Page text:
One of the biggest free agency questions surrounding the Miami Dolphins this year has been the future of running back Lamar Miller. Would the Dolphins find a way to keep their starting rusher, despite his being under-utilized last season? Would Miller price himself out of his hometown team? It appears, at least according to a report from the South Florida Sun-Sentinel's Omar Kelly, that the Dolphins are expecting Miller to leave when free agency begins later this week, choosing to take a "more lucrative offer."
Miller joined the Dolphins as a fourth-round draft pick in 2012. A native of Miami who attended the University of Miami, Miller was now playing for his hometown professional team, appearing in 13 games with one start as a rookie, gaining 250 yards on 51 carries with one touchdown. He became the starting running back for the team in 2013, appearing in all 16 games, with 15 starts, gaining 709 yards on 177 carries with two touchdowns.
In 2014, Miller had his best year, carrying the ball 216 times for 1,099 yards and eight touchdowns. This past season, Miami often abandoned the run game, despite Miller having success early in contests, and the running back's season statistics suffered; Miller gained 872 yards on 194 carries with eight touchdowns.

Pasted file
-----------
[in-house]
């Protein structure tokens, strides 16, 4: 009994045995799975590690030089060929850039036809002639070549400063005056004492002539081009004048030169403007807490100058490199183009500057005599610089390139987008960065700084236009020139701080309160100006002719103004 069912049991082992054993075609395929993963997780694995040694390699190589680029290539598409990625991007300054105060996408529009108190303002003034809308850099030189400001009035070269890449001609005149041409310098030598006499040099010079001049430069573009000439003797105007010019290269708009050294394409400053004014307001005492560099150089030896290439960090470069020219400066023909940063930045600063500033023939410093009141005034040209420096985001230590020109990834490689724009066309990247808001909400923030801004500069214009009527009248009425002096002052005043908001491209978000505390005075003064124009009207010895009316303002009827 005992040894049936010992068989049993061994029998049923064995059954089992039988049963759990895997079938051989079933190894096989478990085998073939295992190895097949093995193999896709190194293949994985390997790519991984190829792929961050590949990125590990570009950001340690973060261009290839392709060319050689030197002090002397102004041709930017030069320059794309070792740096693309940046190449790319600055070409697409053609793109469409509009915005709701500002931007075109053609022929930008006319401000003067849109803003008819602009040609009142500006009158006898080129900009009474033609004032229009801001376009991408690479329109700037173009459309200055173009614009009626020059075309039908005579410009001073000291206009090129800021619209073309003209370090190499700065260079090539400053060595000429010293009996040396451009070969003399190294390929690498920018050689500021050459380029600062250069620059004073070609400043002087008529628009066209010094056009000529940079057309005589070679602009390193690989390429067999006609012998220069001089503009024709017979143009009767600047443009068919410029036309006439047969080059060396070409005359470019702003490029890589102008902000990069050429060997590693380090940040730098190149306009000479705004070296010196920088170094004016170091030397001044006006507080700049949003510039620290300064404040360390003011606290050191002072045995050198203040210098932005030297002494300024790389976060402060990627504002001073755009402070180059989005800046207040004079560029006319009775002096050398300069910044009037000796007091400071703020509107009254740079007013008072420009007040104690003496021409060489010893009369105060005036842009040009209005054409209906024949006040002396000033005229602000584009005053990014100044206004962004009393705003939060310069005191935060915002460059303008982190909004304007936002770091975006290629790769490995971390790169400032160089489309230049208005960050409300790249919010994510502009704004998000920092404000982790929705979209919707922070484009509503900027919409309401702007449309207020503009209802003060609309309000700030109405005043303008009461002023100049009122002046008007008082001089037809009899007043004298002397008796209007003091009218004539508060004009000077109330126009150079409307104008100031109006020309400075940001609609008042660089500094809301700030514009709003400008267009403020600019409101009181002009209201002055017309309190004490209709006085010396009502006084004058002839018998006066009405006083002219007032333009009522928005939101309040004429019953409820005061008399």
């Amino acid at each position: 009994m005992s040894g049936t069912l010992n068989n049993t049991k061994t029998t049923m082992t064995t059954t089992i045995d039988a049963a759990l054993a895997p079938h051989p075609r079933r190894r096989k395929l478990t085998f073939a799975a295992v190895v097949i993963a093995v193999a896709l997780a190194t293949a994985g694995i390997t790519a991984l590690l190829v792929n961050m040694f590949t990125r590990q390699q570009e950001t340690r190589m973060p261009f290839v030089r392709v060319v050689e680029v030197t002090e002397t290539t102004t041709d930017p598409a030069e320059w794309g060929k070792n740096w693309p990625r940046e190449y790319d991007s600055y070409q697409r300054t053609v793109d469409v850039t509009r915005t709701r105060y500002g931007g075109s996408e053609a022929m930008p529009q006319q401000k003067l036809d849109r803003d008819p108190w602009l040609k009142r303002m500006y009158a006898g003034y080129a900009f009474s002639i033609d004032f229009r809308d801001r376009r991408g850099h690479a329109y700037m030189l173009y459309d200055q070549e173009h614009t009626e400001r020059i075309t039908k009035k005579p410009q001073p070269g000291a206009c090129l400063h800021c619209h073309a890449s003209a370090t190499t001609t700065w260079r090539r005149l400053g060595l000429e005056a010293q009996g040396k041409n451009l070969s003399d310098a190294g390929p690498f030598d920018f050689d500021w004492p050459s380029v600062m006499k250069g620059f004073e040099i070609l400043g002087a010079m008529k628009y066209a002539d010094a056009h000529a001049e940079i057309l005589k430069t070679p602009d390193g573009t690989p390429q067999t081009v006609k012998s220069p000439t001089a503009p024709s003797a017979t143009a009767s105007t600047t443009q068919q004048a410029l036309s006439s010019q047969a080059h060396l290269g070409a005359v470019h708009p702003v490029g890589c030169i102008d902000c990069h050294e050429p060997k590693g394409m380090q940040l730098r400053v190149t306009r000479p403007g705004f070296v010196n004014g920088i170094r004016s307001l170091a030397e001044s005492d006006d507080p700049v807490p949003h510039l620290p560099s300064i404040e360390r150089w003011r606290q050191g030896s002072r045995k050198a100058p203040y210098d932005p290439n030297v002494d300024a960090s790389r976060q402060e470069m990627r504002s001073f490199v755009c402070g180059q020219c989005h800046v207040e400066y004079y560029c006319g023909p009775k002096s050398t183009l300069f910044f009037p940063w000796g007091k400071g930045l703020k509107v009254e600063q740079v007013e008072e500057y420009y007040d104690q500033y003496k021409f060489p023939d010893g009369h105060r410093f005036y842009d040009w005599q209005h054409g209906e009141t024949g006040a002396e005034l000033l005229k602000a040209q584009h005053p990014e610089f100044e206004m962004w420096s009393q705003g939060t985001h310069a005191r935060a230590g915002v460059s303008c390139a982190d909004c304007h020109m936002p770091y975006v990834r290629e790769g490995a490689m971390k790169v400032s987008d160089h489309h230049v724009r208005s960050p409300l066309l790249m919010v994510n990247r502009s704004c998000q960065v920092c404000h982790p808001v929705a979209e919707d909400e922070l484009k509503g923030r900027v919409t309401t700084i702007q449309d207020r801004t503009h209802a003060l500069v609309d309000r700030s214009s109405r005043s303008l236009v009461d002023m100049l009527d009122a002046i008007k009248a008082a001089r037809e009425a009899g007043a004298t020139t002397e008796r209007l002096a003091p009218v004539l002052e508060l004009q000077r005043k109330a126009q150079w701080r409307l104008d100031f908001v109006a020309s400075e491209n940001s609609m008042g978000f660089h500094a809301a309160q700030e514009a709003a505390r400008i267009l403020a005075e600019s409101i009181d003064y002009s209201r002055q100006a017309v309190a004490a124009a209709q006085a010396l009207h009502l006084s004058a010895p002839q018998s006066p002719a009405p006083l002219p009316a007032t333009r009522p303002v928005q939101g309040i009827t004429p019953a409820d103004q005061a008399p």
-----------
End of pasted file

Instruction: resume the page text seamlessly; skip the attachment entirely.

For his career, Miller has 2,930 rushing yards on 638 carries with 19 touchdowns. He has also caught 117 passes for 887 yards with three scores.
Miller was reportedly asking the Dolphins for a contract exceeding the team's self-imposed $5 million per season ceiling. He is expected to draw interest on the open market, with teams like the Dallas Cowboys, New York Giants, and Houston Texans all thought to be in contention.
The NFL is currently in the two-day "legal tampering" period, in which teams can discuss contract parameters with agents, though no direct contact with the player is allowed. Free agency will fully begin on Wednesday at 4pm Eastern time.
With the Dolphins seeming to pull out of the chase of Miller, it suggests that some team has expressed enough interest in Miller that Miami knows they will not be able to match the contract details.